The impressive character work, the large heart that is central throughout the film, and the wonderful humor that is sustained throughout, the film makes a great perfect balancing act of remaining entertaining, fun, and never letting go of its central principles at heart.  This is what seperates Pixar from the pack.  Character humor as opposed to characters cracking jokes and pulling you out of the reality of the movie.  There is a natural comedic rhythm to the movie that really works and a great emotional core to the movie that never grates or overwhelms the rest of the movie.

As with all things Pixar, its characters first and they hit that goal out of the park.  And it’s consistently great all the way through from the emotional first introduction to our characters to the lifting of the house (an amazing sequence in itself) and the ensuing adventures in the South American jungle.  There’s more to this movie than most other live action movies and it retains its sense of fun and adventure throughout.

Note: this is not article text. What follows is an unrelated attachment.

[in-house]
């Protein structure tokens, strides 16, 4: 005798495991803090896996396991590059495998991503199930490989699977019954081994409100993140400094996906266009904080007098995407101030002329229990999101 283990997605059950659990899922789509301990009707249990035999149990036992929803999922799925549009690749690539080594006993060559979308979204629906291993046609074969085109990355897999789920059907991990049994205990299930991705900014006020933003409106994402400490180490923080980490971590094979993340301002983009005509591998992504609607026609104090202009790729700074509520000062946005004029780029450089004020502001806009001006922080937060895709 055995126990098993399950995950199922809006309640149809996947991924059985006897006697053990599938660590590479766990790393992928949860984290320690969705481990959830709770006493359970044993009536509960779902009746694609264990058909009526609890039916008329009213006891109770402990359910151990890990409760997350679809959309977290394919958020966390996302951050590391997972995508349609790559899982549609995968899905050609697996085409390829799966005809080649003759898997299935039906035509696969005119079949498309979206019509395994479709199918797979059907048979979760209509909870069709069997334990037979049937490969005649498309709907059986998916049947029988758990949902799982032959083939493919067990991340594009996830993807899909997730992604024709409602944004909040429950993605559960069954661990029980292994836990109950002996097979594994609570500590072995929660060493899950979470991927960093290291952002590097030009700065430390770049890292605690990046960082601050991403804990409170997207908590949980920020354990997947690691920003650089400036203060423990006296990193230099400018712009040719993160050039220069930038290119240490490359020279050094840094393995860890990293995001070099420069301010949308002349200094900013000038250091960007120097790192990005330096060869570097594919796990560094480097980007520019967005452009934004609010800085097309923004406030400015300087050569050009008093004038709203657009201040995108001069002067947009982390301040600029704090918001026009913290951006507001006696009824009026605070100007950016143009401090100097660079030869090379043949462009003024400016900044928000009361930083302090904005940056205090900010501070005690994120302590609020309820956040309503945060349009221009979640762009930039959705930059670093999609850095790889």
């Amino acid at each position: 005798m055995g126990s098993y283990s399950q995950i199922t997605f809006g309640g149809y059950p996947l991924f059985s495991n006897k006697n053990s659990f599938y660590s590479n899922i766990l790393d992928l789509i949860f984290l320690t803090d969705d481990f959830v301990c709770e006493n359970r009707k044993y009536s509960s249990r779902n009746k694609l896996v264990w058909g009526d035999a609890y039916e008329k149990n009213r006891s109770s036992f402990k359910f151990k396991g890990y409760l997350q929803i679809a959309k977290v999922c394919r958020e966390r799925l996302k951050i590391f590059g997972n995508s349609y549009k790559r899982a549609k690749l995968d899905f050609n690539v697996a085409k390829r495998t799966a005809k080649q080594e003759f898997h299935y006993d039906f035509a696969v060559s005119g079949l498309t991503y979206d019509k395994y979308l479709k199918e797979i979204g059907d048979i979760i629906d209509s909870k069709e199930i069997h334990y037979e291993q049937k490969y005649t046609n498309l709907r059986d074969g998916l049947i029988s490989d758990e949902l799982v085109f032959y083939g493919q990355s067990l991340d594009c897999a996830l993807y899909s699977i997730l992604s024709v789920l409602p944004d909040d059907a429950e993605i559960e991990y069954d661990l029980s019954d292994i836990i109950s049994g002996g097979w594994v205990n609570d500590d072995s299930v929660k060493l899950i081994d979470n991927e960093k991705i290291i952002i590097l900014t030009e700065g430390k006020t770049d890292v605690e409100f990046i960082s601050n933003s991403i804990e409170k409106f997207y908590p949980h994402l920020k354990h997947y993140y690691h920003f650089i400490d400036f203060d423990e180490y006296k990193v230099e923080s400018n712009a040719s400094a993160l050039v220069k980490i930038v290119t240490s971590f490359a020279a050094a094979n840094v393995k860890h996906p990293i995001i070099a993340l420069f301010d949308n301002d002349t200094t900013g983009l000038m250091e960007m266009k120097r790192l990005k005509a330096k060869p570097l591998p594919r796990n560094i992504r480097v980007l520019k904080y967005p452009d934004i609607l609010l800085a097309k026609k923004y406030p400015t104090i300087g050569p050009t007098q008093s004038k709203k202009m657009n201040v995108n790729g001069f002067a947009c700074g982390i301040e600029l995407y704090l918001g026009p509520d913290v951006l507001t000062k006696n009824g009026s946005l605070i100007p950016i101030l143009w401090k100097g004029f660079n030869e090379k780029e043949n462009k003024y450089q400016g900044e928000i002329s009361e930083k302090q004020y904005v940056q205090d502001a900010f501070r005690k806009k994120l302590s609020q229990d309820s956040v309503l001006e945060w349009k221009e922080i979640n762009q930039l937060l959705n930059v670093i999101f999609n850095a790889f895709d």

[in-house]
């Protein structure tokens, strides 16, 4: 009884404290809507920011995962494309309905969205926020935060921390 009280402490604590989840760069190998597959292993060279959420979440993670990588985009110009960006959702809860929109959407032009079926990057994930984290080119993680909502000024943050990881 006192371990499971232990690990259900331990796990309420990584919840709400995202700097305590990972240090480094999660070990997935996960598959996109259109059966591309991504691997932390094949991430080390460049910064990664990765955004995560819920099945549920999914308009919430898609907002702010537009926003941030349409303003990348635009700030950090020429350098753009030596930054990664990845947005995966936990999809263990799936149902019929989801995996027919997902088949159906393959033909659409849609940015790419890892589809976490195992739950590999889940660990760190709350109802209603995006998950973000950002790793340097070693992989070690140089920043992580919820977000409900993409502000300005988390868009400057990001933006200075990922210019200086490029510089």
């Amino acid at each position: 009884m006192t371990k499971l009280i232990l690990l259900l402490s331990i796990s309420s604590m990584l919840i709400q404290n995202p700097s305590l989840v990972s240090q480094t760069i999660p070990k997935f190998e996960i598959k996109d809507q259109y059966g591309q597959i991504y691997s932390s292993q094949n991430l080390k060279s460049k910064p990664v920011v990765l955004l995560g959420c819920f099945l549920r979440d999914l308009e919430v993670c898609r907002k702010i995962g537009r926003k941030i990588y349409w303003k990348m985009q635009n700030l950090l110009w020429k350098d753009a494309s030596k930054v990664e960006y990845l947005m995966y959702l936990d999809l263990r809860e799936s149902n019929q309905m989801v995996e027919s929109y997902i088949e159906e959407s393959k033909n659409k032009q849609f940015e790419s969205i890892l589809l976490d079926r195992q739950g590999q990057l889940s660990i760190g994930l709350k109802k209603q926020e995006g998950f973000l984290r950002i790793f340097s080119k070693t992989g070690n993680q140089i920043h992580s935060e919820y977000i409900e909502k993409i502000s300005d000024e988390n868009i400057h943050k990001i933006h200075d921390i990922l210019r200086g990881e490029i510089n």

Also, I’d be remiss if I didn’t mention the animated short attached to the movie, Partly Cloudy.  Pixar has come up with another wonderfully creative little story that shows where storks get the babies that they eventually deliver.  More effortless humor and heart, this was probably my least favorite of the shorts that are usually attached to their movies.  While good, the whole thing felt a bit overly cutesy and as it was over, I wasn’t bowled over like I was previously with the short Presto that was attached to Wall-e.  All I could muster was just a, “well that was cute.”  And it was.  But not much more to say about it than that.